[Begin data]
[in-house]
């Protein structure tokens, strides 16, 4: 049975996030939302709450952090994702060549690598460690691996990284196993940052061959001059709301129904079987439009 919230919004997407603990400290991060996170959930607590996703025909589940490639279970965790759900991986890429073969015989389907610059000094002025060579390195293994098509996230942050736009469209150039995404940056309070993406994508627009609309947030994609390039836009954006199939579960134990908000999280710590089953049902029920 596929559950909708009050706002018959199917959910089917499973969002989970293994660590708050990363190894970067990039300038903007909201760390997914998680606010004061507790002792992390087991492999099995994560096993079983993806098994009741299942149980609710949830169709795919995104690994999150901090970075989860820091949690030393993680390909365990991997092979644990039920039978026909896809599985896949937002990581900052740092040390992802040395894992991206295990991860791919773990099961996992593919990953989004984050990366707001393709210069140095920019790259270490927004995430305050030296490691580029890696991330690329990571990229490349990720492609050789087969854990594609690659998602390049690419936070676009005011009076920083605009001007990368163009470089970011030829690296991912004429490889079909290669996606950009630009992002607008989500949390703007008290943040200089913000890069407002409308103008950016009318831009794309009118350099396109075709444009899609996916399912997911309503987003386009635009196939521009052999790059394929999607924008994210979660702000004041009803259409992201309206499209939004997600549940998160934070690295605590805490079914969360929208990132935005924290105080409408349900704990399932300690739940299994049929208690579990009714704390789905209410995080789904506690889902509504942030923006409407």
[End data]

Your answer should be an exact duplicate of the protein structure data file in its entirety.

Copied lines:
[in-house]
């Protein structure tokens, strides 16, 4: 049975996030939302709450952090994702060549690598460690691996990284196993940052061959001059709301129904079987439009 919230919004997407603990400290991060996170959930607590996703025909589940490639279970965790759900991986890429073969015989389907610059000094002025060579390195293994098509996230942050736009469209150039995404940056309070993406994508627009609309947030994609390039836009954006199939579960134990908000999280710590089953049902029920 596929559950909708009050706002018959199917959910089917499973969002989970293994660590708050990363190894970067990039300038903007909201760390997914998680606010004061507790002792992390087991492999099995994560096993079983993806098994009741299942149980609710949830169709795919995104690994999150901090970075989860820091949690030393993680390909365990991997092979644990039920039978026909896809599985896949937002990581900052740092040390992802040395894992991206295990991860791919773990099961996992593919990953989004984050990366707001393709210069140095920019790259270490927004995430305050030296490691580029890696991330690329990571990229490349990720492609050789087969854990594609690659998602390049690419936070676009005011009076920083605009001007990368163009470089970011030829690296991912004429490889079909290669996606950009630009992002607008989500949390703007008290943040200089913000890069407002409308103008950016009318831009794309009118350099396109075709444009899609996916399912997911309503987003386009635009196939521009052999790059394929999607924008994210979660702000004041009803259409992201309206499209939004997600549940998160934070690295605590805490079914969360929208990132935005924290105080409408349900704990399932300690739940299994049929208690579990009714704390789905209410995080789904506690889902509504942030923006409407």